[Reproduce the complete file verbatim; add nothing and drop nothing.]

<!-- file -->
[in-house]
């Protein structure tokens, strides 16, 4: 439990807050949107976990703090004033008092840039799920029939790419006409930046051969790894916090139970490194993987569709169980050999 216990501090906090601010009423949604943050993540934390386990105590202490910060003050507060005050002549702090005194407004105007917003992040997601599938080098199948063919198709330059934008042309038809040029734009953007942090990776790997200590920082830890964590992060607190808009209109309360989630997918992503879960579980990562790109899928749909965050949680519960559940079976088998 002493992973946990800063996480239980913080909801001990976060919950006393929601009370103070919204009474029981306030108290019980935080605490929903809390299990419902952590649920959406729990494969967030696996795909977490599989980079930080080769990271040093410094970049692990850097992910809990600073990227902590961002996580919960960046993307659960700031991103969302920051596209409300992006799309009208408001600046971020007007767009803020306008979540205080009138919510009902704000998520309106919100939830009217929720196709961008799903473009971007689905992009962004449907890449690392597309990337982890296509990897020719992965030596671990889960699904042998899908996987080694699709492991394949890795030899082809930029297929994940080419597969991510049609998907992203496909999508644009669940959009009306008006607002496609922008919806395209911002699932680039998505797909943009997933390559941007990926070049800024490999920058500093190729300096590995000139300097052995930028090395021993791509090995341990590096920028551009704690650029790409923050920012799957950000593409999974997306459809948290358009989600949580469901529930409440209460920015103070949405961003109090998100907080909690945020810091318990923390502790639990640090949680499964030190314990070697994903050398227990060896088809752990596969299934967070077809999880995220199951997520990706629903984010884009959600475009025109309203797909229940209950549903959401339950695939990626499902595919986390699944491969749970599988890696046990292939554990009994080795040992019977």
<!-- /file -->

[in-house]
């Protein structure tokens, strides 16, 4: 439990807050949107976990703090004033008092840039799920029939790419006409930046051969790894916090139970490194993987569709169980050999 216990501090906090601010009423949604943050993540934390386990105590202490910060003050507060005050002549702090005194407004105007917003992040997601599938080098199948063919198709330059934008042309038809040029734009953007942090990776790997200590920082830890964590992060607190808009209109309360989630997918992503879960579980990562790109899928749909965050949680519960559940079976088998 002493992973946990800063996480239980913080909801001990976060919950006393929601009370103070919204009474029981306030108290019980935080605490929903809390299990419902952590649920959406729990494969967030696996795909977490599989980079930080080769990271040093410094970049692990850097992910809990600073990227902590961002996580919960960046993307659960700031991103969302920051596209409300992006799309009208408001600046971020007007767009803020306008979540205080009138919510009902704000998520309106919100939830009217929720196709961008799903473009971007689905992009962004449907890449690392597309990337982890296509990897020719992965030596671990889960699904042998899908996987080694699709492991394949890795030899082809930029297929994940080419597969991510049609998907992203496909999508644009669940959009009306008006607002496609922008919806395209911002699932680039998505797909943009997933390559941007990926070049800024490999920058500093190729300096590995000139300097052995930028090395021993791509090995341990590096920028551009704690650029790409923050920012799957950000593409999974997306459809948290358009989600949580469901529930409440209460920015103070949405961003109090998100907080909690945020810091318990923390502790639990640090949680499964030190314990070697994903050398227990060896088809752990596969299934967070077809999880995220199951997520990706629903984010884009959600475009025109309203797909229940209950549903959401339950695939990626499902595919986390699944491969749970599988890696046990292939554990009994080795040992019977």